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Terri
Terri, Feline Healthcare Expert
Category: Cat
Satisfied Customers: 21645
Experience:  Expert in feline health and behavior. 20 years experience with cats.
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She wont walk on her back right paw but when i touch i or

Customer Question

she wont walk on her back right paw but when i touch i or massage it she doesn't cry
JA: I'm sorry to hear that. The noise must be worrying. I'll connect you to the Veterinarian. What is the cat's name and age?
Customer: Megra and i think about 20
JA: Is there anything else the Veterinarian should be aware of about Megra?
Customer: no
Submitted: 5 months ago.
Category: Cat
Expert:  PitRottMommy replied 5 months ago.

Hello, JACustomer. I have been a Veterinary Nurse for over 15 years and would be happy to help you today. I'm reviewing your question right now.

Expert:  PitRottMommy replied 5 months ago.

1) Does Megra have any history of illness or injury?
2) Is she holding the limb up? dragging it?
3) Is the foot warmer or cooler than the other paws?
4) Is she inside only?
5) When was bloodwork last performed on her? Do you have a copy to share?

Customer: replied 5 months ago.
no history of illness, holding it up, not warmer or cooler, inside only, and I'm no sure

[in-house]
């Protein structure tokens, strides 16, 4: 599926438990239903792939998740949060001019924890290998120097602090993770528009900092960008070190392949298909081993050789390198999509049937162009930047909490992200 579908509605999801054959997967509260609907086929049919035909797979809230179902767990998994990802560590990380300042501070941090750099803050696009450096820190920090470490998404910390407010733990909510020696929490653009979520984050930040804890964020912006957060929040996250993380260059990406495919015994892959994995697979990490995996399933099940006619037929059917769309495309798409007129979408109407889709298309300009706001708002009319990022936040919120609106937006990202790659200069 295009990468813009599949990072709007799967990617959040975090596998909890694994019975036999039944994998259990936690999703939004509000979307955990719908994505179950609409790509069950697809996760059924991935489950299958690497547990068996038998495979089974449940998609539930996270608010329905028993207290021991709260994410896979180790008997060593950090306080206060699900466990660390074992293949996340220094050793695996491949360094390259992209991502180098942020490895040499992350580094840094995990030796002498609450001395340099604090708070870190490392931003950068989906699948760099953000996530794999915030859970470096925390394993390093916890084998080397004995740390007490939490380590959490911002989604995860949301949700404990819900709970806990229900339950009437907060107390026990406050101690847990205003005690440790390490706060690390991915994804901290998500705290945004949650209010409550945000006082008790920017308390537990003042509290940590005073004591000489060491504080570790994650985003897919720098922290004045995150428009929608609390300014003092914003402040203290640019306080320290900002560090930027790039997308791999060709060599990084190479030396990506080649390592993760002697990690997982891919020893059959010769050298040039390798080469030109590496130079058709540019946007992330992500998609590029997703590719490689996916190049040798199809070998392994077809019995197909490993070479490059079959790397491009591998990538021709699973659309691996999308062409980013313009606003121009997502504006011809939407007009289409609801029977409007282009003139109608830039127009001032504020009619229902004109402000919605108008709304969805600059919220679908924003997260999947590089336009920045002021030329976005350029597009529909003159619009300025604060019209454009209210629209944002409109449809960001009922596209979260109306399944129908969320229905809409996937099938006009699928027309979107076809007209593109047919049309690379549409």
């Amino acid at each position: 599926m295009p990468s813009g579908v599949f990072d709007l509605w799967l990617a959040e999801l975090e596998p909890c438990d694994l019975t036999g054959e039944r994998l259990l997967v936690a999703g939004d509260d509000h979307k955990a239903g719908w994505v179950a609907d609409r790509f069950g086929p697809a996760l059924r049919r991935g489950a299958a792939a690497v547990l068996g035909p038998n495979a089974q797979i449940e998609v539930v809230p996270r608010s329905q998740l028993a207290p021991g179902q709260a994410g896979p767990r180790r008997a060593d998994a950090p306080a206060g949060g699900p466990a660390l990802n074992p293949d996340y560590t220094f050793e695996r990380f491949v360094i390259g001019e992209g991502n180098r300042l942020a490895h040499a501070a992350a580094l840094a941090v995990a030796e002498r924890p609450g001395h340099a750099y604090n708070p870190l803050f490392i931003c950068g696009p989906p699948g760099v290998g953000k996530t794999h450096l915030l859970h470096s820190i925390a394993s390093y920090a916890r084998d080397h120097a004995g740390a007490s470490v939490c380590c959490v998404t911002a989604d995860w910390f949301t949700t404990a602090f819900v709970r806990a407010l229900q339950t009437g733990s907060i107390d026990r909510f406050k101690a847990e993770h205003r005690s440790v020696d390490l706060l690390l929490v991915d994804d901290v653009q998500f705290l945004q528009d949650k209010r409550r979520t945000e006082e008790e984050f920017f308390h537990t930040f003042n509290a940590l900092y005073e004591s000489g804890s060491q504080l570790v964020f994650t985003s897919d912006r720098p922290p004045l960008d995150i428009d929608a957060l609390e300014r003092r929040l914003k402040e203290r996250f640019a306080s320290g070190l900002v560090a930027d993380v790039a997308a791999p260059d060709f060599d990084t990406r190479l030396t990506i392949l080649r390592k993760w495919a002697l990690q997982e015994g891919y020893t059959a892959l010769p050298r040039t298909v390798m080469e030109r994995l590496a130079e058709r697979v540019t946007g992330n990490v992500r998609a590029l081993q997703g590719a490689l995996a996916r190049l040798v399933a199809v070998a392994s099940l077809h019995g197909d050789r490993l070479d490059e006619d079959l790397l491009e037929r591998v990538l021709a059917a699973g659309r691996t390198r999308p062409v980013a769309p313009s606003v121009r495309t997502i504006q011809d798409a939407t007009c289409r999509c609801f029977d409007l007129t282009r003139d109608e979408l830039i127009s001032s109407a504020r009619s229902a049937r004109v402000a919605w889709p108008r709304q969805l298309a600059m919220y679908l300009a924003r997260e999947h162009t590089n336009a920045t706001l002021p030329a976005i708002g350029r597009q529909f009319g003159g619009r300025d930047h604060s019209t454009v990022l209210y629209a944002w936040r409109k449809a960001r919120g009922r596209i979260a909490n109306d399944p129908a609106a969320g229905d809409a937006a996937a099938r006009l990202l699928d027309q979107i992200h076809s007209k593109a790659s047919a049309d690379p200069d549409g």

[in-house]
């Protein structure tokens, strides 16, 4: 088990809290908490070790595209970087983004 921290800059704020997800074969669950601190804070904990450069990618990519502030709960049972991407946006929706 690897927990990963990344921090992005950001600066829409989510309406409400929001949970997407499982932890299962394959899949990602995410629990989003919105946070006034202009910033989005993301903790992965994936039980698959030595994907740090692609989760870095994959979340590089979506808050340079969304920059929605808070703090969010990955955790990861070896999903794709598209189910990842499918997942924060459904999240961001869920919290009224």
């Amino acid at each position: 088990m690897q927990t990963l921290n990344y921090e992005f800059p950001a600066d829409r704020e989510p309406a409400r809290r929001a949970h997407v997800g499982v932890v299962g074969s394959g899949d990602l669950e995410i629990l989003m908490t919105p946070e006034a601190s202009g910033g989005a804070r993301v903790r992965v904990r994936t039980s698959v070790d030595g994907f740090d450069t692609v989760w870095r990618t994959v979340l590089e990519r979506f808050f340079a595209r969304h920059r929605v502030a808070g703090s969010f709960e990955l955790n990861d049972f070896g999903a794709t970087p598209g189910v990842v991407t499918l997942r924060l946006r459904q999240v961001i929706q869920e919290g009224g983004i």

Expert:  PitRottMommy replied 5 months ago.

Does she place the foot when moving forward but not place any weight on it? Or does she hold it up entirely away from the ground and function as a tripod?

Customer: replied 5 months ago.
holds it up entirely
Expert:  PitRottMommy replied 5 months ago.

Typically with these types of injuries we are worried about something causing pain and the pet avoiding usage. This could potentially be an injury, a sticker in the foot, arthritis, etc. On more uncommon occasions, we can see organs-related concerns that be linked to the non-usage of a leg, such as the heart being abnormal and passing a clot to a rear leg. She doesn't necessarily need to be in obvious pain with any of these potential afflictions.

My advise to you would be scheduling an examination for her along with bloodwork and x-rays if they cannot find anything obviously wrong on palpation alone. At her age, she is more likely to be in need of medical assistance than, say, a young kitten who might have simply landed wrong during a jump. If she were my own cat, and near 20 years of age, I would schedule an appointment today for diagnostics and would not take the time to wait and see if it improves, knowing that the symptom observed could easily be an indication of something else being wrong with her body requiring treatment, as well.

I’ll be standing by if you have other questions. Let me know if I can help further.

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